But as the Bretton Woods conference demonstrated, that top spot can slip away pretty fast
"We have an important advantage, which may whittle away slowly if we're not careful," says economist Michael Boskin, a former White House advisor.
The challenges to the dollar
There are a couple reasons why the dollar's status is suddenly being talked about as at risk.
Earlier this year, China, Russia, Saudi Arabia, the United Arab Emirates and even Brazil started making trades in other currencies: The Chinese Yuan and the Russian ruble. This was a very direct challenge to the U.S. dollar's central position.
China has long been pushing to have its currency replace the dollar, but it's getting momentum now for a couple of possible reasons:
First: the debt ceiling. Being the currency everyone counts on to do business means people have to believe that your currency is reliable. That recent debt ceiling drama made the U.S. (and, by extension, the dollar) look potentially risky and unstable.
Using the dollar as an economic weapon
The debt ceiling is not at the heart of the recent spate of non-dollar trades, says Benn Steil, an economist with the Council on Foreign relations.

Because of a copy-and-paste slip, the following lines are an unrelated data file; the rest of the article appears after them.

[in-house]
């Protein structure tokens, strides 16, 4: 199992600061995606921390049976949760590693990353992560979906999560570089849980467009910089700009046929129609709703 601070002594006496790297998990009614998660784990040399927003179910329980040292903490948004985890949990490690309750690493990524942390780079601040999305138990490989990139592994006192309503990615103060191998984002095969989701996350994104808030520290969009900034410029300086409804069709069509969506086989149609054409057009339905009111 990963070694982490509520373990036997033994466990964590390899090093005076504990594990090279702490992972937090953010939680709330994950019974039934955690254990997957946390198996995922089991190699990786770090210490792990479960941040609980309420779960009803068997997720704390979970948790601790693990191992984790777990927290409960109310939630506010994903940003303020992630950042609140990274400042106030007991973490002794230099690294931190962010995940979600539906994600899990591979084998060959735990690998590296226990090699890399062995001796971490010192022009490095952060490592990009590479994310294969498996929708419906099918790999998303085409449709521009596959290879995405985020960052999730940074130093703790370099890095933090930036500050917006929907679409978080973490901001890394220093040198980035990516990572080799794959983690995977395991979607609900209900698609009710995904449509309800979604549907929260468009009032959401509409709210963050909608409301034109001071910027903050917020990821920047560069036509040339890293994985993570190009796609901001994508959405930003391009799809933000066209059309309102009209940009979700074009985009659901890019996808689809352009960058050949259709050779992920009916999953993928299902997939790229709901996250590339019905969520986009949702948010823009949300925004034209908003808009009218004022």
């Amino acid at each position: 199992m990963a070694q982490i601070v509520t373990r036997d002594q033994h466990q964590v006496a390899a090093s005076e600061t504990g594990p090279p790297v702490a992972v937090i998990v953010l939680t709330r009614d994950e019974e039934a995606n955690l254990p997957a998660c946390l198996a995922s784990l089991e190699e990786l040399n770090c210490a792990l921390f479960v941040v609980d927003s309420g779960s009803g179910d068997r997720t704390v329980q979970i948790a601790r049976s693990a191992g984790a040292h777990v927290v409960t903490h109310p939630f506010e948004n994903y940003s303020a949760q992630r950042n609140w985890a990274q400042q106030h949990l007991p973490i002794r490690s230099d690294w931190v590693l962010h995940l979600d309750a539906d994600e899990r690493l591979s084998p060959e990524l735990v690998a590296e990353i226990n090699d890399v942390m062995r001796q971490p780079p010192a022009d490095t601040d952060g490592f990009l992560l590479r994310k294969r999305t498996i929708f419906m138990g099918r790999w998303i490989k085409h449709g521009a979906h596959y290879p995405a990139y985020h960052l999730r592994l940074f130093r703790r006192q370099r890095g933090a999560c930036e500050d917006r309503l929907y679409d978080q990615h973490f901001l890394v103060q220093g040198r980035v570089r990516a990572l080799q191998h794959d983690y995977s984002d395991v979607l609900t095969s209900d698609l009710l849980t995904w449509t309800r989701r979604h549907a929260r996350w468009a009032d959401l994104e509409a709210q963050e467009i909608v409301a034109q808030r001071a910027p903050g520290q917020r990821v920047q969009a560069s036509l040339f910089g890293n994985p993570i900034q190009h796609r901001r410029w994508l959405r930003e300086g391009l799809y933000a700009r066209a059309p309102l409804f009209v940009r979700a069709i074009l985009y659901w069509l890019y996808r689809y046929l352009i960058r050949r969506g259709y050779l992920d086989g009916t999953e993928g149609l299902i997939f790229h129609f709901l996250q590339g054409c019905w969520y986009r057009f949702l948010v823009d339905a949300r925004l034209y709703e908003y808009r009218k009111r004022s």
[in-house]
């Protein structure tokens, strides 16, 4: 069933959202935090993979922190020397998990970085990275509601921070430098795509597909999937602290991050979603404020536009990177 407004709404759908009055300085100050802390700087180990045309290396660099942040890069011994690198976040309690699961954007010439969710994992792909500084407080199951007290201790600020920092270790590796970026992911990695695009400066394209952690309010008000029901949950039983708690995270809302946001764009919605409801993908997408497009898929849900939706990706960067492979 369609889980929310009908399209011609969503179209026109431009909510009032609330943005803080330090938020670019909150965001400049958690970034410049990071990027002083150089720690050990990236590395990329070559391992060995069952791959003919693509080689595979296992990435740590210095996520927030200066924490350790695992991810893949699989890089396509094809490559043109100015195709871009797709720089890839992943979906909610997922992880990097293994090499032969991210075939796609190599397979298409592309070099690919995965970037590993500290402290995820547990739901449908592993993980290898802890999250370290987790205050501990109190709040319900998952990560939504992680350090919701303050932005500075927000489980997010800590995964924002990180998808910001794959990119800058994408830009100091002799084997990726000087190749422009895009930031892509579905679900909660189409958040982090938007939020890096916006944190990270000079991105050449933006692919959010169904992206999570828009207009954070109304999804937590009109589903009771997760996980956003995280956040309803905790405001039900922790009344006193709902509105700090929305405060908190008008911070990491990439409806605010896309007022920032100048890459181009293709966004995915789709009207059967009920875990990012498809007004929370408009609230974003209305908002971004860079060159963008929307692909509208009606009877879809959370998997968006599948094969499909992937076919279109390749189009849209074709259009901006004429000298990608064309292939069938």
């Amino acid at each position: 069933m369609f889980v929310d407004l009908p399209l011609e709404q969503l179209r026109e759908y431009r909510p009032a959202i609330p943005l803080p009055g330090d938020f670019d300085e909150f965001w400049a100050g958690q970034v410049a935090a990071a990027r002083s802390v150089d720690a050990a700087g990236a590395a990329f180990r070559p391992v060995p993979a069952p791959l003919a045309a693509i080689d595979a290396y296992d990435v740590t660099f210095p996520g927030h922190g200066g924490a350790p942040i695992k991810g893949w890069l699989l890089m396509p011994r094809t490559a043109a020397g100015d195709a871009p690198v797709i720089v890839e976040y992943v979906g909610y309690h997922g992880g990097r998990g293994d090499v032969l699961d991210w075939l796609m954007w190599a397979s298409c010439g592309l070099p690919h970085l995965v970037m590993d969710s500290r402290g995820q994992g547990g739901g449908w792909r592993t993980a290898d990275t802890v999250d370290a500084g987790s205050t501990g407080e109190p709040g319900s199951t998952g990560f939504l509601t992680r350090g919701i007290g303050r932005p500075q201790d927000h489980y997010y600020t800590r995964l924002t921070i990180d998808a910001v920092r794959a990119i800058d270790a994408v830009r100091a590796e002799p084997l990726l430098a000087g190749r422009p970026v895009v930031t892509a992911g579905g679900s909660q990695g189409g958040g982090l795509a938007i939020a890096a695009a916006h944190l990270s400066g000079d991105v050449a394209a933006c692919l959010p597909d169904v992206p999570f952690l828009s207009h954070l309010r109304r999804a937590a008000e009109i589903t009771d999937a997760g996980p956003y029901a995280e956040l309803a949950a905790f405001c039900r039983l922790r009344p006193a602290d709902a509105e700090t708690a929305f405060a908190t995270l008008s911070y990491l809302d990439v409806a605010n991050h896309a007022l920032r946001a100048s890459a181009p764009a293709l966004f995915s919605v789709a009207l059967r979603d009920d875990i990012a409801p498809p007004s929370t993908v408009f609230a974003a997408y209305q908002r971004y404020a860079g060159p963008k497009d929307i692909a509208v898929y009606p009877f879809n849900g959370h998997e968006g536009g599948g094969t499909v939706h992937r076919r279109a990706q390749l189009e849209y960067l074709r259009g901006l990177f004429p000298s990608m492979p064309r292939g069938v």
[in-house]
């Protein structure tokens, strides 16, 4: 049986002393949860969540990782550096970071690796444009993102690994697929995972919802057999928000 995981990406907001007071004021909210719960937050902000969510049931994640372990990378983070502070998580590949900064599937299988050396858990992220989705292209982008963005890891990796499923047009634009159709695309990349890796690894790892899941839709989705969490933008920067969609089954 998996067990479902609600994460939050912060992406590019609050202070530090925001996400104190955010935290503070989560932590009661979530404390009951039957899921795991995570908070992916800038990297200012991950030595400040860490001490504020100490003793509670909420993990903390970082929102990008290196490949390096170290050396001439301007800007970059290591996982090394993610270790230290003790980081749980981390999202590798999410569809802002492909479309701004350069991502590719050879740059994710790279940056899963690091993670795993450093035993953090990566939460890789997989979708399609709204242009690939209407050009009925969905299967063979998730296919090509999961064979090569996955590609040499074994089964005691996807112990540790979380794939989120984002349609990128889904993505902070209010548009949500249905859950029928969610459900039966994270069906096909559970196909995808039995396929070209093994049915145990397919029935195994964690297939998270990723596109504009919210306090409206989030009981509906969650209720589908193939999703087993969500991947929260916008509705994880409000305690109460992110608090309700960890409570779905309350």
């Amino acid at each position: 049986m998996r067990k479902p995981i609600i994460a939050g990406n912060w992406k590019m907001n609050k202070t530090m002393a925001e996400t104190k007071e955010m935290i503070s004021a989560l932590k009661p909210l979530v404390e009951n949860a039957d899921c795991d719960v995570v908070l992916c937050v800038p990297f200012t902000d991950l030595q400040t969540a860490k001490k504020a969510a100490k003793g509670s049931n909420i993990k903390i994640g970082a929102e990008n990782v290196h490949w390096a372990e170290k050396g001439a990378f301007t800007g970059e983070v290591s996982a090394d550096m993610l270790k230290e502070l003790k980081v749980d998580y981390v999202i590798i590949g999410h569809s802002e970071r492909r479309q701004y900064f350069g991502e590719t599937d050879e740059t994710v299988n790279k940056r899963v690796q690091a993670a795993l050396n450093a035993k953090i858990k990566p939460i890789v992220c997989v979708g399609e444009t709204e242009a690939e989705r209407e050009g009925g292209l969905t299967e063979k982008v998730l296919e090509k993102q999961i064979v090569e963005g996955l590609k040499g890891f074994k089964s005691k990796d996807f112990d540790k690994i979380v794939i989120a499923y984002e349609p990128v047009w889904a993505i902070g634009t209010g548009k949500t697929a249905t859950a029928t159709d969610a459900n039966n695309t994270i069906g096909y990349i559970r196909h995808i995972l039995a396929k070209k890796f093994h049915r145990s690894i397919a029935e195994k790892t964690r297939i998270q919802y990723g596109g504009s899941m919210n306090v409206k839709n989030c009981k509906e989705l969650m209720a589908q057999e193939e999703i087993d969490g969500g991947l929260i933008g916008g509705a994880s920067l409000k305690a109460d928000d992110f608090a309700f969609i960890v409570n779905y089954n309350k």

"The real issue is the U.S. government's increasing use of the dollar as a tool for financial sanctions," he says.
The dollar is so powerful, if you can't use it, you are essentially iced out of being able to do most business anywhere in the world.
The U.S. has used this as a nonviolent way to put pressure on countries: North Korea, Iran and most recently Russia. After the invasion of Ukraine, the U.S. said, 'No dollar for you!'
Steil says the economic impacts of those sanctions have been massive and other countries have noticed.
"Sanctions are an effective tool, but we have to be careful," he says. "It's like over-prescribing an effective antibiotic. It encourages the development of new strains of bacteria that are resistant to the antibiotic."
If you are a country that has a complicated relationship with the U.S., watching the effect of American financial sanctions on Russia is scary. It's been enough to push China, Saudi Arabia and others to make deals that get around the dollar, trying to chip away at its power
"This is not nearly as efficient as using the dollar," Steil says of these deals. "That can lead to a massive fragmentation in the global economy and a much less efficient and less productive global economy."
It's still all about the Benjamins... for now
Right now, the dollar has a lot of momentum and is not at any immediate risk of losing its top spot, says economist Michael Boskin.
Still, he says momentum can change fast.
"Other countries in previous times have been the reserve currency and they fritter that away," he says. "We need to be very careful."
And right now, with so much global turmoil, China and others have started to see a possible opening to grab that top spot – or at least start to chip away at the U.S. dollar's dominance.